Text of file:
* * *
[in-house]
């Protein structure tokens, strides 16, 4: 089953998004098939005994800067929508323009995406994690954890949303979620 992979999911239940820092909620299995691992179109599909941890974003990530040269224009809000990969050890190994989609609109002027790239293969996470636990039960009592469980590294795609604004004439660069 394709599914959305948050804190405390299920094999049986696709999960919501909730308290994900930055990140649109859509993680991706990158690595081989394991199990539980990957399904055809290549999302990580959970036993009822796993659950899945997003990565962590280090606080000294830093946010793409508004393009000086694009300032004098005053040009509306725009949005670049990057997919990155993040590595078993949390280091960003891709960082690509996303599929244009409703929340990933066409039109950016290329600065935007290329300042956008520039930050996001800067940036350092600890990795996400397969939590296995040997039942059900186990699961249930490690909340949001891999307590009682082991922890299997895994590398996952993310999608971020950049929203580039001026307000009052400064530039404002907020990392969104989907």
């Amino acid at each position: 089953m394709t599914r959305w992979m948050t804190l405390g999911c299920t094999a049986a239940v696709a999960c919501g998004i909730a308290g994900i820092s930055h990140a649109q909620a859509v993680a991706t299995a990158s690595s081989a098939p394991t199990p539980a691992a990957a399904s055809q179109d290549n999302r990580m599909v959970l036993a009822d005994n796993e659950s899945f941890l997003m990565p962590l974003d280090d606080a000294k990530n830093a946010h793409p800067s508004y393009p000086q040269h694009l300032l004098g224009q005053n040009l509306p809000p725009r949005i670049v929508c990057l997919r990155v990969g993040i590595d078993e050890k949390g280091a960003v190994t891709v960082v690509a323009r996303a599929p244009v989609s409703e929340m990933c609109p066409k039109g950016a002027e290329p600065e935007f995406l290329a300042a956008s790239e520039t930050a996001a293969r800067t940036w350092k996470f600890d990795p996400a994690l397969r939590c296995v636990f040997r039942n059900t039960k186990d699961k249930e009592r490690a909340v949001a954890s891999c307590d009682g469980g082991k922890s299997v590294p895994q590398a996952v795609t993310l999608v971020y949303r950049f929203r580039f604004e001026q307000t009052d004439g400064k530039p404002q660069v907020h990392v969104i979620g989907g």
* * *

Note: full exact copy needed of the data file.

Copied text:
[in-house]
């Protein structure tokens, strides 16, 4: 089953998004098939005994800067929508323009995406994690954890949303979620 992979999911239940820092909620299995691992179109599909941890974003990530040269224009809000990969050890190994989609609109002027790239293969996470636990039960009592469980590294795609604004004439660069 394709599914959305948050804190405390299920094999049986696709999960919501909730308290994900930055990140649109859509993680991706990158690595081989394991199990539980990957399904055809290549999302990580959970036993009822796993659950899945997003990565962590280090606080000294830093946010793409508004393009000086694009300032004098005053040009509306725009949005670049990057997919990155993040590595078993949390280091960003891709960082690509996303599929244009409703929340990933066409039109950016290329600065935007290329300042956008520039930050996001800067940036350092600890990795996400397969939590296995040997039942059900186990699961249930490690909340949001891999307590009682082991922890299997895994590398996952993310999608971020950049929203580039001026307000009052400064530039404002907020990392969104989907």
């Amino acid at each position: 089953m394709t599914r959305w992979m948050t804190l405390g999911c299920t094999a049986a239940v696709a999960c919501g998004i909730a308290g994900i820092s930055h990140a649109q909620a859509v993680a991706t299995a990158s690595s081989a098939p394991t199990p539980a691992a990957a399904s055809q179109d290549n999302r990580m599909v959970l036993a009822d005994n796993e659950s899945f941890l997003m990565p962590l974003d280090d606080a000294k990530n830093a946010h793409p800067s508004y393009p000086q040269h694009l300032l004098g224009q005053n040009l509306p809000p725009r949005i670049v929508c990057l997919r990155v990969g993040i590595d078993e050890k949390g280091a960003v190994t891709v960082v690509a323009r996303a599929p244009v989609s409703e929340m990933c609109p066409k039109g950016a002027e290329p600065e935007f995406l290329a300042a956008s790239e520039t930050a996001a293969r800067t940036w350092k996470f600890d990795p996400a994690l397969r939590c296995v636990f040997r039942n059900t039960k186990d699961k249930e009592r490690a909340v949001a954890s891999c307590d009682g469980g082991k922890s299997v590294p895994q590398a996952v795609t993310l999608v971020y949303r950049f929203r580039f604004e001026q307000t009052d004439g400064k530039p404002q660069v907020h990392v969104i979620g989907g």